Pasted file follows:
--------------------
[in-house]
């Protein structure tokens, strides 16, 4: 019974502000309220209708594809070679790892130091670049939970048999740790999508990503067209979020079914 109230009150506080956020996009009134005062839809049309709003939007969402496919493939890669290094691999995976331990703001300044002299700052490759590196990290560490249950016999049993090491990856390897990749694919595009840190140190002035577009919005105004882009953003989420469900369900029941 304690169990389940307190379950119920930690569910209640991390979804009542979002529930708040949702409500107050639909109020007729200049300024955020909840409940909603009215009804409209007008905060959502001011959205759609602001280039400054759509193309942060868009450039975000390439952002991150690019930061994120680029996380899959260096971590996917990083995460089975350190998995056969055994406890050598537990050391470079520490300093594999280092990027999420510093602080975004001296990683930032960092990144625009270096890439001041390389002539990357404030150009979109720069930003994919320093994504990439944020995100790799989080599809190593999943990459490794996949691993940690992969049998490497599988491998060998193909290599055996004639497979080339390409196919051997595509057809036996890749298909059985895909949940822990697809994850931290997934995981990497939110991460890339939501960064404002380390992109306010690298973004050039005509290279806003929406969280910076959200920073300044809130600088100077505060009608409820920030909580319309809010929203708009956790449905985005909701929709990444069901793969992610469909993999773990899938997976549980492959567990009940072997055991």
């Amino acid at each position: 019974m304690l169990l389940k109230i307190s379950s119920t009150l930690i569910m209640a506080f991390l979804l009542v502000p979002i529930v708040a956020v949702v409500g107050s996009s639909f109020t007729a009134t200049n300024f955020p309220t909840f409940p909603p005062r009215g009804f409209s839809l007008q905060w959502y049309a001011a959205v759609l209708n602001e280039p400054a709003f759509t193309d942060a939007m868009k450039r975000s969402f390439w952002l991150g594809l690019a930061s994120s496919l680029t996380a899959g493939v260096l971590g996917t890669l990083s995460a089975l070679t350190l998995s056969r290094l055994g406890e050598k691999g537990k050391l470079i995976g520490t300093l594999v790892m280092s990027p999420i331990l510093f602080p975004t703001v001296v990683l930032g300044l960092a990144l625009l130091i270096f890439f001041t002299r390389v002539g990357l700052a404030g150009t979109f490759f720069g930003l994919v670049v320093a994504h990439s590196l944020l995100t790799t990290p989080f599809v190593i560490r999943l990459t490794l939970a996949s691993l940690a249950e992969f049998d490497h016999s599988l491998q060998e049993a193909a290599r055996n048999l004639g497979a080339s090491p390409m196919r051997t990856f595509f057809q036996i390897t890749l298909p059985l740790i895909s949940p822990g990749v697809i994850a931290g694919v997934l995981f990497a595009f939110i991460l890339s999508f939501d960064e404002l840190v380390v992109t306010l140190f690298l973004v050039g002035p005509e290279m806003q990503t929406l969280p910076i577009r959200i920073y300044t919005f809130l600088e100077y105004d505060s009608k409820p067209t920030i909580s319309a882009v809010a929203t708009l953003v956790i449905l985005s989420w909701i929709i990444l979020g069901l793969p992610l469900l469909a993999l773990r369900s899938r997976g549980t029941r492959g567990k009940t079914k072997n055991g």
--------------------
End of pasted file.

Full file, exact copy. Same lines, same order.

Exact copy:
[in-house]
């Protein structure tokens, strides 16, 4: 019974502000309220209708594809070679790892130091670049939970048999740790999508990503067209979020079914 109230009150506080956020996009009134005062839809049309709003939007969402496919493939890669290094691999995976331990703001300044002299700052490759590196990290560490249950016999049993090491990856390897990749694919595009840190140190002035577009919005105004882009953003989420469900369900029941 304690169990389940307190379950119920930690569910209640991390979804009542979002529930708040949702409500107050639909109020007729200049300024955020909840409940909603009215009804409209007008905060959502001011959205759609602001280039400054759509193309942060868009450039975000390439952002991150690019930061994120680029996380899959260096971590996917990083995460089975350190998995056969055994406890050598537990050391470079520490300093594999280092990027999420510093602080975004001296990683930032960092990144625009270096890439001041390389002539990357404030150009979109720069930003994919320093994504990439944020995100790799989080599809190593999943990459490794996949691993940690992969049998490497599988491998060998193909290599055996004639497979080339390409196919051997595509057809036996890749298909059985895909949940822990697809994850931290997934995981990497939110991460890339939501960064404002380390992109306010690298973004050039005509290279806003929406969280910076959200920073300044809130600088100077505060009608409820920030909580319309809010929203708009956790449905985005909701929709990444069901793969992610469909993999773990899938997976549980492959567990009940072997055991």
């Amino acid at each position: 019974m304690l169990l389940k109230i307190s379950s119920t009150l930690i569910m209640a506080f991390l979804l009542v502000p979002i529930v708040a956020v949702v409500g107050s996009s639909f109020t007729a009134t200049n300024f955020p309220t909840f409940p909603p005062r009215g009804f409209s839809l007008q905060w959502y049309a001011a959205v759609l209708n602001e280039p400054a709003f759509t193309d942060a939007m868009k450039r975000s969402f390439w952002l991150g594809l690019a930061s994120s496919l680029t996380a899959g493939v260096l971590g996917t890669l990083s995460a089975l070679t350190l998995s056969r290094l055994g406890e050598k691999g537990k050391l470079i995976g520490t300093l594999v790892m280092s990027p999420i331990l510093f602080p975004t703001v001296v990683l930032g300044l960092a990144l625009l130091i270096f890439f001041t002299r390389v002539g990357l700052a404030g150009t979109f490759f720069g930003l994919v670049v320093a994504h990439s590196l944020l995100t790799t990290p989080f599809v190593i560490r999943l990459t490794l939970a996949s691993l940690a249950e992969f049998d490497h016999s599988l491998q060998e049993a193909a290599r055996n048999l004639g497979a080339s090491p390409m196919r051997t990856f595509f057809q036996i390897t890749l298909p059985l740790i895909s949940p822990g990749v697809i994850a931290g694919v997934l995981f990497a595009f939110i991460l890339s999508f939501d960064e404002l840190v380390v992109t306010l140190f690298l973004v050039g002035p005509e290279m806003q990503t929406l969280p910076i577009r959200i920073y300044t919005f809130l600088e100077y105004d505060s009608k409820p067209t920030i909580s319309a882009v809010a929203t708009l953003v956790i449905l985005s989420w909701i929709i990444l979020g069901l793969p992610l469900l469909a993999l773990r369900s899938r997976g549980t029941r492959g567990k009940t079914k072997n055991g």